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Once again, Aaron...

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Posted by: dustyrhoads at Fri Jul 9 14:41:06 2010  [ Report Abuse ] [ Email Message ] [ Show All Posts by dustyrhoads ]  

>>Dusty what is your basis for saying the take in blonde subocs is unsustainable?

Dude, if you need help understanding how taking adult homozygous animals of a recessive mutation (and generally leaving more of the much more numerous normals and the normal-looking heterozygotes alone) from a very limited range can and usually does diminish the frequencies of that recessive gene, then I'd say you need to go out and read a couple of textbooks on evolution and conservation biology.

Look up that Richard King Nerodia sipedon study I posted on the other forum, and read about how the constant immigration from the more frequent dominant allele works against the effects of natural selection on the recessive allele.

Then after that, I would suggest reading about the effects of genetic drift on infrequent alleles in a population. While reading, pay attention to words like fixation and allele frequency.

And then look at data that show the chances of survival for babies vs. the chances of survival for established adults of a variety of herps for which there is data (yes, there is some).

Now, consider the limited range of the Blonde Suboc, more than probably 95% of them are found along basically a 20-mile stretch of road, and only at certain transects. Comparatively VERY few are found in the Christmases and West of the Big Hill.

Now consider how many of the Subocs you and others have seen along that stretch of road where they're most common, especially those who hunt that road looking for Subocs. Ask Michael Price how many Subocs he has seen on that stretch of road, and how many of them have been Blonde. I would guess he's seen well over 150, and only 3 have been Blondes, unless he's found more since I last talked to him.

Combine all of the aforementioned, and you come to the conclusion that the range of the morph is small (i.e. you don't find Blondes anywhere else), that the allele is infrequent, and that taking a single breeding-age adult from a population puts a considerable ding into the effects of genetic drift of an already infrequent allele. Though rare, natural selection is favoring the Blonde allele, and every single take of an adult kicks the effects of selection in the throat.

>>The range of the blondes is vast compared to the tiny narrow 100 foot wide by 3 or 4 miles long strip of road they are taken off of.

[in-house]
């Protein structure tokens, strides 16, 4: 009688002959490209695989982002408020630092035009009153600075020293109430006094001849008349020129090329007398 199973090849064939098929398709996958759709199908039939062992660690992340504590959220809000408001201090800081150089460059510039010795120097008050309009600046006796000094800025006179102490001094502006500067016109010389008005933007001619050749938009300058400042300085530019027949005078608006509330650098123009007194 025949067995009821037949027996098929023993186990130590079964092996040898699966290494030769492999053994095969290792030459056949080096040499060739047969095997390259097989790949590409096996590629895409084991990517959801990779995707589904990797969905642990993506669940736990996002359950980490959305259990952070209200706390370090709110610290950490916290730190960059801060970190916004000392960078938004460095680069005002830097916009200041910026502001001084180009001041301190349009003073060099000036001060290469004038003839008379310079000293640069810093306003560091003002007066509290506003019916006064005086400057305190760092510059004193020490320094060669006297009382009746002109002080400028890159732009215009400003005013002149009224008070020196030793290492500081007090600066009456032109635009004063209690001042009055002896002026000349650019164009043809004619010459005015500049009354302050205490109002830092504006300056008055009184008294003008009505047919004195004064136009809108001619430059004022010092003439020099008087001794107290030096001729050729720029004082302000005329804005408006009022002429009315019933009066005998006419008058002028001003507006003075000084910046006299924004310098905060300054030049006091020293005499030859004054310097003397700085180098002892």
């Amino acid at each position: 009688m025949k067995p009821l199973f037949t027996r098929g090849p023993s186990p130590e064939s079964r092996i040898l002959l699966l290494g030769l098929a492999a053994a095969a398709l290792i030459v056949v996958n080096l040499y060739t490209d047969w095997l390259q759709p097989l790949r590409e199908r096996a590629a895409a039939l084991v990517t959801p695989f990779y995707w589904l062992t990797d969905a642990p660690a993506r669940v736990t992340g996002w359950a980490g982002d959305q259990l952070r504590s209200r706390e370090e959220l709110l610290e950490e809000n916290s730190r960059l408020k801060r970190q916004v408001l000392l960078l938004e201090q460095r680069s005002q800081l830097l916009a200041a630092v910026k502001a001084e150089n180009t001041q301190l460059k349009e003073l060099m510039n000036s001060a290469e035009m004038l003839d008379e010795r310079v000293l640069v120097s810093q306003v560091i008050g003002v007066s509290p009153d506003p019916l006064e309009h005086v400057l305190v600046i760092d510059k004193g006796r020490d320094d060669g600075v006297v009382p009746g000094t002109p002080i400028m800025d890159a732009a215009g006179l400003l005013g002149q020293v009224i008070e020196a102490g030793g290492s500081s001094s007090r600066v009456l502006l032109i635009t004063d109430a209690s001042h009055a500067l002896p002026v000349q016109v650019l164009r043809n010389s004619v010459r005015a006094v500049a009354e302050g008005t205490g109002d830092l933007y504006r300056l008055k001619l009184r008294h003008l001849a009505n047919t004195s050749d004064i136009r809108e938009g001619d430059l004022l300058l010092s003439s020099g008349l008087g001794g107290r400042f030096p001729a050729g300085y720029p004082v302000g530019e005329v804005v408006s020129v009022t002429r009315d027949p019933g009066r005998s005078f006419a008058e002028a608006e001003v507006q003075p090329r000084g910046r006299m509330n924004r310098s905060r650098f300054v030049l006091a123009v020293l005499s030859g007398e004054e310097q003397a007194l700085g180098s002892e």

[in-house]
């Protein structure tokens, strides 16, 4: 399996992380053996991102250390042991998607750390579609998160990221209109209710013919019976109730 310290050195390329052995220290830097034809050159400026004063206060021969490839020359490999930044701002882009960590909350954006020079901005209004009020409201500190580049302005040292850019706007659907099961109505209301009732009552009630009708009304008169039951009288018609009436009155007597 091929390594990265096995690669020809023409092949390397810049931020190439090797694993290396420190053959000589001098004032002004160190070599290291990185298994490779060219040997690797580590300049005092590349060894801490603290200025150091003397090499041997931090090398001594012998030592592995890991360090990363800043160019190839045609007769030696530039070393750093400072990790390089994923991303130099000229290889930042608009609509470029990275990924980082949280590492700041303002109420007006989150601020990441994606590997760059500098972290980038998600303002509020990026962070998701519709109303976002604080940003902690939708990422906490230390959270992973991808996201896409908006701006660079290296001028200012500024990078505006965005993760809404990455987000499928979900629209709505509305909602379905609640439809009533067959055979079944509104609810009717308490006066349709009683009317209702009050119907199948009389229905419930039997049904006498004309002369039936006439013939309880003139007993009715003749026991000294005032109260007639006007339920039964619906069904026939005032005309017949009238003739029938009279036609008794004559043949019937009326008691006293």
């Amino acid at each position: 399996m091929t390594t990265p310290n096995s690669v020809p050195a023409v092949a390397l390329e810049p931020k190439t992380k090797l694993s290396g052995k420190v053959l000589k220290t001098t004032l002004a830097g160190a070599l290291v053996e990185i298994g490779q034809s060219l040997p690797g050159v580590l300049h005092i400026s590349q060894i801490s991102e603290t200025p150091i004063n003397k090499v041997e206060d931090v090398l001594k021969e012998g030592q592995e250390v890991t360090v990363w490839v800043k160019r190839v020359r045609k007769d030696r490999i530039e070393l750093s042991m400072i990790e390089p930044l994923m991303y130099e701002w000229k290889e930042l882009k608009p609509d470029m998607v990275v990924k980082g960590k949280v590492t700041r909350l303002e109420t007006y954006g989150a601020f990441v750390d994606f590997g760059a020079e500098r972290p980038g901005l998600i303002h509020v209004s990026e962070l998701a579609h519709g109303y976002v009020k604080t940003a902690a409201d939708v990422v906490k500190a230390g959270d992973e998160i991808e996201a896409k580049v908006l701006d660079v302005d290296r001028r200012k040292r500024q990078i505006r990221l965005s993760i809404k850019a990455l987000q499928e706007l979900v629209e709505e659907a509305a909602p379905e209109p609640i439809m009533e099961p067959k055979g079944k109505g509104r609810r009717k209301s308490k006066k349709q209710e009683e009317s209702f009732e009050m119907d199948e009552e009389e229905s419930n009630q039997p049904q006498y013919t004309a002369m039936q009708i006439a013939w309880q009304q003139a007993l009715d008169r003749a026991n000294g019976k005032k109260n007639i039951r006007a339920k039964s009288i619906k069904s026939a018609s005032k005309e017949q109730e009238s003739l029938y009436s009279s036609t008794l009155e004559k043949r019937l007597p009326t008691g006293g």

Vast? Ha, that's a stretch, Aaron. How do you know that? How many Blondes have been found off of the road?

>>Very few people even hunt that stretch of road, the vast majority of blone subocs have been found by people merely passing though the area while going to or from from Study Butte and the main hunting area which is a good 20 miles away from the area where the blondes are found. Since few, if any, hunters stay for more than one or two passes at a time in the area where the blondes are found, I would bet that well over 90% of the blondes crossing that road are never even seen.

Even if that were the case, consider again the number of Normals found in the Blonde's range vs. the number of Blondes found. You're ignoring the evidence that Blonde is a rare allele even in their range.

Most blondes in the immeadiate area adjacent to the road probably never even come out onto the road.

Why wouldn't they? Others are moving around and come out onto the road all the time. What would make blondes more road shy than all of the normals you see crossing?

Additionally there are likey thousands more blondes that are nowhere near "adjacent" to the road, living so far out in the desert that they will never even see a set of headlights go by in the distance, let alone venture onto the road themselves.

That's possible, but until someone finds a huge population of Blondes out there, there is zero evidence of that. Better to err on the side of the evidence we have available, which would caution us that a recessive allele such as Blonde is like most other recessive mutations in the wild -- rare. Even when favored.

Even if there was a huge pop. of Blondes elsewhere, that doesn't have anything to do with protecting the populations that live adjacent to the road. We certainly aren't finding Blondes across any other transects of road, however close or far.

>> What's sad is that some wildlife agents seem to share your unfounded beliefs.

What "unfounded beliefs" are those, Aaron? Science is not a belief system nor is it an ideology. It doesn't take faith to accept evidence from available data and similar repeatable concepts that involve other species which have been researched more.

Laws are being based on such hogwash and there is no data whatsoever to back them up.

Oh, so there was a law that was/is being passed that is based on the available evidence that Blonde is a rare allele, and that collecting Blonde adults is far less sustainable than collecting young? Well, if that's the case, then bravo. The government got something right for a change, and they should be applauded for listening to and basing their laws on that evidence.

Otherwise, I don't know what the heck you're talking about.

Once again, Aaron, you are welcome to write a paper on why collecting homozygous recessive adults from a small population and representing an infrequent allele is TOTALLY sustainable for preserving that allele, and you are welcome to try to present that paper at a scientific symposium comprising conservation biologists and evolutionary biologists. If your paper gets accepted (which it might not), then good luck with the crushing questions you are going to get after your presentation.



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